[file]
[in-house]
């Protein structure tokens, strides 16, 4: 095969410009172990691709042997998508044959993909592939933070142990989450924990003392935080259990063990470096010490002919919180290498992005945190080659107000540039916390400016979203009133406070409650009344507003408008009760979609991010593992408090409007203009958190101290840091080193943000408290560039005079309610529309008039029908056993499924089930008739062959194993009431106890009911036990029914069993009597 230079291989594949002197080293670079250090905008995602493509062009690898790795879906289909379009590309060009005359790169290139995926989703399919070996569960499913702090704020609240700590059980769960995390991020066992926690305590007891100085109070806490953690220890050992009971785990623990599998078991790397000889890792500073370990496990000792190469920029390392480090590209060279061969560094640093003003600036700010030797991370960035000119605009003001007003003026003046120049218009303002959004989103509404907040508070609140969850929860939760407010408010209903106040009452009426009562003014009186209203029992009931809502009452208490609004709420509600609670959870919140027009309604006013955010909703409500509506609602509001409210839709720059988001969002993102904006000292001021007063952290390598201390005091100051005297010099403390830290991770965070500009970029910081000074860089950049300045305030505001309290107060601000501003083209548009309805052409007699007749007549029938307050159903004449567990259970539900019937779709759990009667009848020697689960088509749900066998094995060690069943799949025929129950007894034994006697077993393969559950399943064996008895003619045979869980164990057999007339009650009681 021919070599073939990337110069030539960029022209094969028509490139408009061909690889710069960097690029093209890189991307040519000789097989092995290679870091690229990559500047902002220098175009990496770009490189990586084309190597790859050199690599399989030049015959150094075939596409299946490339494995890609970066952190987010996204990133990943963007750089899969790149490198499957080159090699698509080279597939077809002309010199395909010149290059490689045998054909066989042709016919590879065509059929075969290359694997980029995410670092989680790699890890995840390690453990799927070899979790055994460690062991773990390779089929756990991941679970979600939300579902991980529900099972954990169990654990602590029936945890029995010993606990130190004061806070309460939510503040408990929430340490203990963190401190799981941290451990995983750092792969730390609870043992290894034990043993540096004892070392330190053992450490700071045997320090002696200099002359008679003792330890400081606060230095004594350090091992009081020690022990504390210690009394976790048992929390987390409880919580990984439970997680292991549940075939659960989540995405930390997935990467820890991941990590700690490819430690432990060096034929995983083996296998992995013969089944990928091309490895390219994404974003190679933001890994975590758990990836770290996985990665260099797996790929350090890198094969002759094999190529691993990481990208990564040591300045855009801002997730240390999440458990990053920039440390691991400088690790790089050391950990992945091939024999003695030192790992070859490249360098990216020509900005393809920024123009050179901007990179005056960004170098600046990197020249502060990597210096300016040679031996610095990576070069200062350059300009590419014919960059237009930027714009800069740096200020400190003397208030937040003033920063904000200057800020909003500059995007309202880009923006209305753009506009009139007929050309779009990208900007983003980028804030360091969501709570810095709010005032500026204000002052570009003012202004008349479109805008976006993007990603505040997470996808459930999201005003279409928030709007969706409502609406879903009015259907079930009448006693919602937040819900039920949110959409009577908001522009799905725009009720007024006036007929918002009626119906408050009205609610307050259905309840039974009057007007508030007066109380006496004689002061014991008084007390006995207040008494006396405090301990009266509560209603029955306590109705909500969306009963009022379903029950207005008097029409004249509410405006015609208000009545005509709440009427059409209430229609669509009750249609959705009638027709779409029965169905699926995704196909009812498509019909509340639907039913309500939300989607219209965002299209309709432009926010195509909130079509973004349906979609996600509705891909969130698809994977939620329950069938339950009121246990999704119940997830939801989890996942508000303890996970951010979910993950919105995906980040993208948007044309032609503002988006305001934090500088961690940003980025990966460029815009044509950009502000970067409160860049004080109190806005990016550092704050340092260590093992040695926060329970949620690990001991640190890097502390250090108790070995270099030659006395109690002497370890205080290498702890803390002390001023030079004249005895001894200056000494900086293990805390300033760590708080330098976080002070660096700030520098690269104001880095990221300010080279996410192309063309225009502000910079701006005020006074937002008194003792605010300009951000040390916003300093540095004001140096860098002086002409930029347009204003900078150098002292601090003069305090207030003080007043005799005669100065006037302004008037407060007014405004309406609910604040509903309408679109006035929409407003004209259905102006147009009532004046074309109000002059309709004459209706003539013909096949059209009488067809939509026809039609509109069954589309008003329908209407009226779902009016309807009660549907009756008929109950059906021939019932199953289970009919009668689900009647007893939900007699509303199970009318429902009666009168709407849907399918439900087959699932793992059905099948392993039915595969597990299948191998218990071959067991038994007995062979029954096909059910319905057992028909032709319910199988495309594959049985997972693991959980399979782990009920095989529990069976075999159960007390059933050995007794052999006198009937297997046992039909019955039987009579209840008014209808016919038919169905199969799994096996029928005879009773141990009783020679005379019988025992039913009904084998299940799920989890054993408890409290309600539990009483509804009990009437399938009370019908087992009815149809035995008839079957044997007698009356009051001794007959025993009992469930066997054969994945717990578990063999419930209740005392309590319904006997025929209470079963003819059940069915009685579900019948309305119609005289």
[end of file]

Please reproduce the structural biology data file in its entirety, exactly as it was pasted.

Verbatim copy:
[in-house]
């Protein structure tokens, strides 16, 4: 095969410009172990691709042997998508044959993909592939933070142990989450924990003392935080259990063990470096010490002919919180290498992005945190080659107000540039916390400016979203009133406070409650009344507003408008009760979609991010593992408090409007203009958190101290840091080193943000408290560039005079309610529309008039029908056993499924089930008739062959194993009431106890009911036990029914069993009597 230079291989594949002197080293670079250090905008995602493509062009690898790795879906289909379009590309060009005359790169290139995926989703399919070996569960499913702090704020609240700590059980769960995390991020066992926690305590007891100085109070806490953690220890050992009971785990623990599998078991790397000889890792500073370990496990000792190469920029390392480090590209060279061969560094640093003003600036700010030797991370960035000119605009003001007003003026003046120049218009303002959004989103509404907040508070609140969850929860939760407010408010209903106040009452009426009562003014009186209203029992009931809502009452208490609004709420509600609670959870919140027009309604006013955010909703409500509506609602509001409210839709720059988001969002993102904006000292001021007063952290390598201390005091100051005297010099403390830290991770965070500009970029910081000074860089950049300045305030505001309290107060601000501003083209548009309805052409007699007749007549029938307050159903004449567990259970539900019937779709759990009667009848020697689960088509749900066998094995060690069943799949025929129950007894034994006697077993393969559950399943064996008895003619045979869980164990057999007339009650009681 021919070599073939990337110069030539960029022209094969028509490139408009061909690889710069960097690029093209890189991307040519000789097989092995290679870091690229990559500047902002220098175009990496770009490189990586084309190597790859050199690599399989030049015959150094075939596409299946490339494995890609970066952190987010996204990133990943963007750089899969790149490198499957080159090699698509080279597939077809002309010199395909010149290059490689045998054909066989042709016919590879065509059929075969290359694997980029995410670092989680790699890890995840390690453990799927070899979790055994460690062991773990390779089929756990991941679970979600939300579902991980529900099972954990169990654990602590029936945890029995010993606990130190004061806070309460939510503040408990929430340490203990963190401190799981941290451990995983750092792969730390609870043992290894034990043993540096004892070392330190053992450490700071045997320090002696200099002359008679003792330890400081606060230095004594350090091992009081020690022990504390210690009394976790048992929390987390409880919580990984439970997680292991549940075939659960989540995405930390997935990467820890991941990590700690490819430690432990060096034929995983083996296998992995013969089944990928091309490895390219994404974003190679933001890994975590758990990836770290996985990665260099797996790929350090890198094969002759094999190529691993990481990208990564040591300045855009801002997730240390999440458990990053920039440390691991400088690790790089050391950990992945091939024999003695030192790992070859490249360098990216020509900005393809920024123009050179901007990179005056960004170098600046990197020249502060990597210096300016040679031996610095990576070069200062350059300009590419014919960059237009930027714009800069740096200020400190003397208030937040003033920063904000200057800020909003500059995007309202880009923006209305753009506009009139007929050309779009990208900007983003980028804030360091969501709570810095709010005032500026204000002052570009003012202004008349479109805008976006993007990603505040997470996808459930999201005003279409928030709007969706409502609406879903009015259907079930009448006693919602937040819900039920949110959409009577908001522009799905725009009720007024006036007929918002009626119906408050009205609610307050259905309840039974009057007007508030007066109380006496004689002061014991008084007390006995207040008494006396405090301990009266509560209603029955306590109705909500969306009963009022379903029950207005008097029409004249509410405006015609208000009545005509709440009427059409209430229609669509009750249609959705009638027709779409029965169905699926995704196909009812498509019909509340639907039913309500939300989607219209965002299209309709432009926010195509909130079509973004349906979609996600509705891909969130698809994977939620329950069938339950009121246990999704119940997830939801989890996942508000303890996970951010979910993950919105995906980040993208948007044309032609503002988006305001934090500088961690940003980025990966460029815009044509950009502000970067409160860049004080109190806005990016550092704050340092260590093992040695926060329970949620690990001991640190890097502390250090108790070995270099030659006395109690002497370890205080290498702890803390002390001023030079004249005895001894200056000494900086293990805390300033760590708080330098976080002070660096700030520098690269104001880095990221300010080279996410192309063309225009502000910079701006005020006074937002008194003792605010300009951000040390916003300093540095004001140096860098002086002409930029347009204003900078150098002292601090003069305090207030003080007043005799005669100065006037302004008037407060007014405004309406609910604040509903309408679109006035929409407003004209259905102006147009009532004046074309109000002059309709004459209706003539013909096949059209009488067809939509026809039609509109069954589309008003329908209407009226779902009016309807009660549907009756008929109950059906021939019932199953289970009919009668689900009647007893939900007699509303199970009318429902009666009168709407849907399918439900087959699932793992059905099948392993039915595969597990299948191998218990071959067991038994007995062979029954096909059910319905057992028909032709319910199988495309594959049985997972693991959980399979782990009920095989529990069976075999159960007390059933050995007794052999006198009937297997046992039909019955039987009579209840008014209808016919038919169905199969799994096996029928005879009773141990009783020679005379019988025992039913009904084998299940799920989890054993408890409290309600539990009483509804009990009437399938009370019908087992009815149809035995008839079957044997007698009356009051001794007959025993009992469930066997054969994945717990578990063999419930209740005392309590319904006997025929209470079963003819059940069915009685579900019948309305119609005289």